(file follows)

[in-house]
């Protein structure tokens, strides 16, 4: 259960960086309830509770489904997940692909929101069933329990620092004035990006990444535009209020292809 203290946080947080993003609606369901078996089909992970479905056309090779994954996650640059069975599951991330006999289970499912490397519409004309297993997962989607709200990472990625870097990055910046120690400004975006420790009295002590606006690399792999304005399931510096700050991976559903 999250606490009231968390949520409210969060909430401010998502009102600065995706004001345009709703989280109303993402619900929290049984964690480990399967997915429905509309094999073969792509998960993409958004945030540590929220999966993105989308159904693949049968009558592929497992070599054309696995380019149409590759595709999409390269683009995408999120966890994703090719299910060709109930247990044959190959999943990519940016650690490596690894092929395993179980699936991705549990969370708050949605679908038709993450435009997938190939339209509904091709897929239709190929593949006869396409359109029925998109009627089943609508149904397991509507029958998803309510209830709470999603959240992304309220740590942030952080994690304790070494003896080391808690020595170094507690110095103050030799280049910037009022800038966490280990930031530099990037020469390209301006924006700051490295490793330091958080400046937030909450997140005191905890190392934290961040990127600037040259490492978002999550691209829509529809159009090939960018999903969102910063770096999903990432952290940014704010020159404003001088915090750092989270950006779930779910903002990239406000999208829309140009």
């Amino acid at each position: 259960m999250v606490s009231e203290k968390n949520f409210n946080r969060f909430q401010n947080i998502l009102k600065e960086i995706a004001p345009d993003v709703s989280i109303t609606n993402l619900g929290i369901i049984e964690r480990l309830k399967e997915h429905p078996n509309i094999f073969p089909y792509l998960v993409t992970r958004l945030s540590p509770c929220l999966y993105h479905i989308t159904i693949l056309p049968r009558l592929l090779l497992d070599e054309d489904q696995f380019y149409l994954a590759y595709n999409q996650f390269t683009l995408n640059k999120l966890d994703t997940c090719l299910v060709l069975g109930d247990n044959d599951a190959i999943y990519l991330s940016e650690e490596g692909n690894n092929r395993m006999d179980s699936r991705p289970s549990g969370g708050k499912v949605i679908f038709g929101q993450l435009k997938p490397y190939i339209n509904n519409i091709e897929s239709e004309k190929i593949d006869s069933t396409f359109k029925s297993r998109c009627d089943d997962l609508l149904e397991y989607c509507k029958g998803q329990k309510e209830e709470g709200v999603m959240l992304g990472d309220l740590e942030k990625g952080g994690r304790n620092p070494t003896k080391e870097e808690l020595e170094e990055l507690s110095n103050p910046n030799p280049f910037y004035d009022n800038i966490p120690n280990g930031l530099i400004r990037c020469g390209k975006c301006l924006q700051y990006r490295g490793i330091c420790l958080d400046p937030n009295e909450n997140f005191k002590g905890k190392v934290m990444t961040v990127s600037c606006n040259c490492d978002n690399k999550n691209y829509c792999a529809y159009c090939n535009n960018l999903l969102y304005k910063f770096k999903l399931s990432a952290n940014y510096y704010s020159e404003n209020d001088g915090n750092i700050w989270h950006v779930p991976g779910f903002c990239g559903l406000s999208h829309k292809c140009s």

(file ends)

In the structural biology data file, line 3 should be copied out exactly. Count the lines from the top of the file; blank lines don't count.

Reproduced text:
């Amino acid at each position: 259960m999250v606490s009231e203290k968390n949520f409210n946080r969060f909430q401010n947080i998502l009102k600065e960086i995706a004001p345009d993003v709703s989280i109303t609606n993402l619900g929290i369901i049984e964690r480990l309830k399967e997915h429905p078996n509309i094999f073969p089909y792509l998960v993409t992970r958004l945030s540590p509770c929220l999966y993105h479905i989308t159904i693949l056309p049968r009558l592929l090779l497992d070599e054309d489904q696995f380019y149409l994954a590759y595709n999409q996650f390269t683009l995408n640059k999120l966890d994703t997940c090719l299910v060709l069975g109930d247990n044959d599951a190959i999943y990519l991330s940016e650690e490596g692909n690894n092929r395993m006999d179980s699936r991705p289970s549990g969370g708050k499912v949605i679908f038709g929101q993450l435009k997938p490397y190939i339209n509904n519409i091709e897929s239709e004309k190929i593949d006869s069933t396409f359109k029925s297993r998109c009627d089943d997962l609508l149904e397991y989607c509507k029958g998803q329990k309510e209830e709470g709200v999603m959240l992304g990472d309220l740590e942030k990625g952080g994690r304790n620092p070494t003896k080391e870097e808690l020595e170094e990055l507690s110095n103050p910046n030799p280049f910037y004035d009022n800038i966490p120690n280990g930031l530099i400004r990037c020469g390209k975006c301006l924006q700051y990006r490295g490793i330091c420790l958080d400046p937030n009295e909450n997140f005191k002590g905890k190392v934290m990444t961040v990127s600037c606006n040259c490492d978002n690399k999550n691209y829509c792999a529809y159009c090939n535009n960018l999903l969102y304005k910063f770096k999903l399931s990432a952290n940014y510096y704010s020159e404003n209020d001088g915090n750092i700050w989270h950006v779930p991976g779910f903002c990239g559903l406000s999208h829309k292809c140009s």